I know it is too late for Blending Life 2, but I am attempting a realistic self-portrait. Right now I’m just getting the head part done, I plan to model down to the shoulders. I’m fairly pleased with how the topology and edge loops have turned out so far.
I’ve gone ahead and put together a multi-layered SSS shader I got from an article by Victor Malherbe in Blender Art magazine, and made the eyes from a tutorial on blendercookie.com. This is what I’ve got so far:
This is really my first model (at least first without tutorials), and I had a few questions about the texturing part. I’ve done some unwrapping and texture creation, but nothing more complex than the eyes, and I’m a bit lost when it comes to something this complex, especially when you get into bump and specular maps. Really what I think would be helpful is just to see some examples of textures in image form. Any other tips on how to go about it would be great.
I welcome any help anyone may offer or any criticisms on what I have so far. Thanks!
Here is the wireframe of what I have so far.
I also had another question: I plan to model the inside of the mouth and the teeth. Should all of that be connected to the main mesh, or should the teeth be two separate objects? It seems like that would make it easier to model and also to ensure that the teeth don’t deform when it is rigged.
I’m also looking through the WIP forum to see if there are any helpful threads… It’s a lot to go through so if anyone knows one of the top of their head feel free to point that out.
I’m no expert, but I looks pretty good!
Today I modeled the glasses. Here they are:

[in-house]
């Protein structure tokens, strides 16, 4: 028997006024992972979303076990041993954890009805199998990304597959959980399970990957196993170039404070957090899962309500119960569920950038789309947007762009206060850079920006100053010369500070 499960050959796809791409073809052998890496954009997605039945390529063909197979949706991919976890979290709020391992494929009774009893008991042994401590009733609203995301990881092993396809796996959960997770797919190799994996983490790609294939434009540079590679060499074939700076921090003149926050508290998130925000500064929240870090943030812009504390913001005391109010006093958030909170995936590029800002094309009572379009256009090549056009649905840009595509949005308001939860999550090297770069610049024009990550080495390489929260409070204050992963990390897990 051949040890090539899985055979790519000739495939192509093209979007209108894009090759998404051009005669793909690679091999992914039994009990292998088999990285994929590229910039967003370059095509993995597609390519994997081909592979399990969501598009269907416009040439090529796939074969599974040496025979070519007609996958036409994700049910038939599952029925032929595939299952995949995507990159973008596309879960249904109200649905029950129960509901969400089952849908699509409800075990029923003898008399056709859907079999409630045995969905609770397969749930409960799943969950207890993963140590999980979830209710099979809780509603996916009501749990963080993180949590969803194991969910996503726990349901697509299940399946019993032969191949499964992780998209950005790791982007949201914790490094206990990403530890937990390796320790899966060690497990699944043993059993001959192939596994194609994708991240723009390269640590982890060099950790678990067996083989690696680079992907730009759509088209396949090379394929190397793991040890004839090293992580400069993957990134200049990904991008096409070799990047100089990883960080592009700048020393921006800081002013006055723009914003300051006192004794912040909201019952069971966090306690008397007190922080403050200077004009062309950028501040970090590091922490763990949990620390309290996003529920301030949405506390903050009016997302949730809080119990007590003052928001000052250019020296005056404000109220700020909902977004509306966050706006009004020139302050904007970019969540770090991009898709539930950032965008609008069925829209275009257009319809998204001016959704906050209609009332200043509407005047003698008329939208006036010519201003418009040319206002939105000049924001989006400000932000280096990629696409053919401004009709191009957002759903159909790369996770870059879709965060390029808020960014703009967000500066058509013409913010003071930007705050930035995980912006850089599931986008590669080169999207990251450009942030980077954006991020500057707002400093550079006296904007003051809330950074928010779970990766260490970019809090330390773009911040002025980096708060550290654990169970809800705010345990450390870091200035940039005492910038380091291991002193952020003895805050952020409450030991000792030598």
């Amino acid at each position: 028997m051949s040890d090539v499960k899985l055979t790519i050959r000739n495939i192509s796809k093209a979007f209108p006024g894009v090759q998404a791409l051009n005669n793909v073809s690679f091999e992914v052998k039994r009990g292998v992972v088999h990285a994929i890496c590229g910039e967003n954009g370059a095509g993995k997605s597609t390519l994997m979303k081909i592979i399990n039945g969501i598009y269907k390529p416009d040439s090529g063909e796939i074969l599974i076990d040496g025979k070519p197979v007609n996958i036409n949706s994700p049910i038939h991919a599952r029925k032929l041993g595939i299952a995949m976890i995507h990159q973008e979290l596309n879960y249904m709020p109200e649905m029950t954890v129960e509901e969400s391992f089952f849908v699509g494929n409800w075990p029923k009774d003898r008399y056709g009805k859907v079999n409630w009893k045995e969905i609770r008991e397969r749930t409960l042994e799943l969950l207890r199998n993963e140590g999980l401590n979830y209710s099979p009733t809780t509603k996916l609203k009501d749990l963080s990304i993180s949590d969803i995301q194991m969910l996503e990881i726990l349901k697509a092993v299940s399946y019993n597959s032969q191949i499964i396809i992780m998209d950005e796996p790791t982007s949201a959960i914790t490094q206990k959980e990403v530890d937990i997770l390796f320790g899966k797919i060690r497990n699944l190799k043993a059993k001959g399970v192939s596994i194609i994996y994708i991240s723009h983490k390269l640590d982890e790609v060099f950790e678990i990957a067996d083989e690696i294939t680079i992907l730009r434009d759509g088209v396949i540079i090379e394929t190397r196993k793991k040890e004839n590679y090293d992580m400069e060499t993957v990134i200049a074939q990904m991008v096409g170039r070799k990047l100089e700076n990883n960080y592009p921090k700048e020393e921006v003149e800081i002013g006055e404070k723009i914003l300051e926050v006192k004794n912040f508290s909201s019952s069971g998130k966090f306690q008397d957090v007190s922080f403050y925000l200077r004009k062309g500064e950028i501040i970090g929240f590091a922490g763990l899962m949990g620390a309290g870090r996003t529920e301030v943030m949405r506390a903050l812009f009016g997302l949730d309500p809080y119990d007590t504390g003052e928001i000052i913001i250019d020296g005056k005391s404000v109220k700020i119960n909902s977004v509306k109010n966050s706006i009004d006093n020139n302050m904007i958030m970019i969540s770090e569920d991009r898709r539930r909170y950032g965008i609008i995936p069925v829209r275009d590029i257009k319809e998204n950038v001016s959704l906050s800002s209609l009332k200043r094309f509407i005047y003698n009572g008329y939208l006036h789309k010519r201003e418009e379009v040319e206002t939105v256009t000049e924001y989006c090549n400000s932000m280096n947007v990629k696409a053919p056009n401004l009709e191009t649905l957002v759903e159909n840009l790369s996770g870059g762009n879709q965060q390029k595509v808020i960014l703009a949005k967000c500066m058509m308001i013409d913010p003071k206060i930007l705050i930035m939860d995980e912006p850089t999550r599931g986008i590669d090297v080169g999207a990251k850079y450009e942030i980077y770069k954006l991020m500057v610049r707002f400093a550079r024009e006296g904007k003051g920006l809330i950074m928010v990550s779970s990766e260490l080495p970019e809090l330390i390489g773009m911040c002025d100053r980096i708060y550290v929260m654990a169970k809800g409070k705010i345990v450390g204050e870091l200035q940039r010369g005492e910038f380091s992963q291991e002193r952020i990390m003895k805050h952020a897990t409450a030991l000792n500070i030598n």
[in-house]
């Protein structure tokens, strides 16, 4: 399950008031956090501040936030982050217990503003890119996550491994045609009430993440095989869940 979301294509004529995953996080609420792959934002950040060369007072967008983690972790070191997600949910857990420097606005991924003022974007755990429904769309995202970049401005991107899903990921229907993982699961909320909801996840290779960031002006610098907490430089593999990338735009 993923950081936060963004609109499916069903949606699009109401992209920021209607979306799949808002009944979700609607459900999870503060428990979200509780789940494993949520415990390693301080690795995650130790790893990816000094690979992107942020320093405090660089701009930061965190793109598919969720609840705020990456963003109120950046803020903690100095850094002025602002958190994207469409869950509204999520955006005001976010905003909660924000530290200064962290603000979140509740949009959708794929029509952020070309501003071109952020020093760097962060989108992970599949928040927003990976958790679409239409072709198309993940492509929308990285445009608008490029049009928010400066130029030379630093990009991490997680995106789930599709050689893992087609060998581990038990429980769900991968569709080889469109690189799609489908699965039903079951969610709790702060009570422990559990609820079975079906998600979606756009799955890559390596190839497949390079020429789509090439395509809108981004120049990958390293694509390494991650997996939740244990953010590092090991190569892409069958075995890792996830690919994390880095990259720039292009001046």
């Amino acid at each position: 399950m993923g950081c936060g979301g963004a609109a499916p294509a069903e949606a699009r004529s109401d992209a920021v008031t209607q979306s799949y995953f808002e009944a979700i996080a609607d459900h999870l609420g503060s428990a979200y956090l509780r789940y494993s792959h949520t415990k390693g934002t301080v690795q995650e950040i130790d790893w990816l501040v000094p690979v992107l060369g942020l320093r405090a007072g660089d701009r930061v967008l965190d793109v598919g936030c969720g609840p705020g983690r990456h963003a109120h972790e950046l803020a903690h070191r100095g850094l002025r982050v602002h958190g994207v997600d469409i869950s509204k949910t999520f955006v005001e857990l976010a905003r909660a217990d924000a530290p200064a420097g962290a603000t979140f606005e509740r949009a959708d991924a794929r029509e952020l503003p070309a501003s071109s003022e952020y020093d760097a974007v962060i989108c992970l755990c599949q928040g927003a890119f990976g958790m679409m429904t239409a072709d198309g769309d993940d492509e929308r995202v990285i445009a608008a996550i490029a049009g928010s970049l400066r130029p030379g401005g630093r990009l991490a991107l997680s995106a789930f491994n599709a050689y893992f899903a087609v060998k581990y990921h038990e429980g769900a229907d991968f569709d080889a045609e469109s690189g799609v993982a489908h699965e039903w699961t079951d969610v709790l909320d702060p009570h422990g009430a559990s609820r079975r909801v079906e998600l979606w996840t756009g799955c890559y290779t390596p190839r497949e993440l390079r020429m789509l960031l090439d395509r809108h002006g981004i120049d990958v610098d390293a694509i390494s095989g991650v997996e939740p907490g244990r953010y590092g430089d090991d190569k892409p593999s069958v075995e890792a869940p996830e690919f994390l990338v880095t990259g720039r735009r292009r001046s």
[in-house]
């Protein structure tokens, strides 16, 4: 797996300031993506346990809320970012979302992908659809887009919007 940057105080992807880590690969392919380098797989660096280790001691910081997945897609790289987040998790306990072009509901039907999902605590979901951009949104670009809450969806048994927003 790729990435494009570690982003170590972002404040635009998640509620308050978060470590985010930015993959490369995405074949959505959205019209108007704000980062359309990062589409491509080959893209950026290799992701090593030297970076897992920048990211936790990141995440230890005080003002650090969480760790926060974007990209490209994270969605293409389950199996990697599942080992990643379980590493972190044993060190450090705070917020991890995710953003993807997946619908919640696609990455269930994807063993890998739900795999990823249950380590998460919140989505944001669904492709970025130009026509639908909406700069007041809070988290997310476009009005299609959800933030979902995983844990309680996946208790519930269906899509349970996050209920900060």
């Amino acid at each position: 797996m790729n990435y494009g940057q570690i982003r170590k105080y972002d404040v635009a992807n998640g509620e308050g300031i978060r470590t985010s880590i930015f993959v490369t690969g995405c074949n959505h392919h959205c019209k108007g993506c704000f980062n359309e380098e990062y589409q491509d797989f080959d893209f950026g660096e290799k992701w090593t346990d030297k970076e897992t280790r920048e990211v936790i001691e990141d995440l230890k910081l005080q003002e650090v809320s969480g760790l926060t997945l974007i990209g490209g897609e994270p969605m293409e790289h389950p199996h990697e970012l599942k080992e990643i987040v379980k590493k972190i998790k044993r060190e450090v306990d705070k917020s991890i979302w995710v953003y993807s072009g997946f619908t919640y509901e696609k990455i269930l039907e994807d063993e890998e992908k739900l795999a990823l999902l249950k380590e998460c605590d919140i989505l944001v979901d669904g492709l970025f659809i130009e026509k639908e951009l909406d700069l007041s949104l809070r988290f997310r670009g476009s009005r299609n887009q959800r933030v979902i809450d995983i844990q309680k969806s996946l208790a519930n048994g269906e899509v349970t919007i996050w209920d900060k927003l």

I was wondering about a couple of things. First, I used z transparency on the lenses and added a tiny bit of refraction. However, if you look at the image, it refracts the line of my face in the opposite direction that my glasses actually do. The image refracts the line to the outside of where it was, whereas in real life my glasses refract the line to the inside of where it was. I don’t know if I’m explaining myself well enough, but hopefully its understandable. Anyways, does anyone know how to correct this? Not a huge deal I guess, but it would be nice to get that extra bit of realism.
Also, I want to make the cast shadow from the frames softer and lighter so it is less distracting. The system I thought I would use is to make the original frames not cast a shadow at all, and move a copy of the glasses to a separate layer and have that copy only cast a shadow, and have a separate lamp that only does the shadow for the frames. However after I set that up I could not get it working like I wanted. I’m not sure what settings to change to get the effect that I want. Am I even on the right track, or am I making this too complicated? How can I get it to do what I want?
Sorry for all the questions. As always, any criticisms are welcome. Thanks!
Hey man, first of all, really nice model you’ve got going on, this is actually an idea ive been toying with myself for a while so its cool to see someone trying it. You say this is your first original model? wow, thats quite impressive I must say, you seem to be far ahead of where I was after moving on from tutorials. You seem to have a very good grasp of head topology, which is always a good start. One thing that would enhance your renders alot however is better lighting. Looking into standard 3-point lighting would be a good place to start, http://www.mediacollege.com/lighting/three-point/.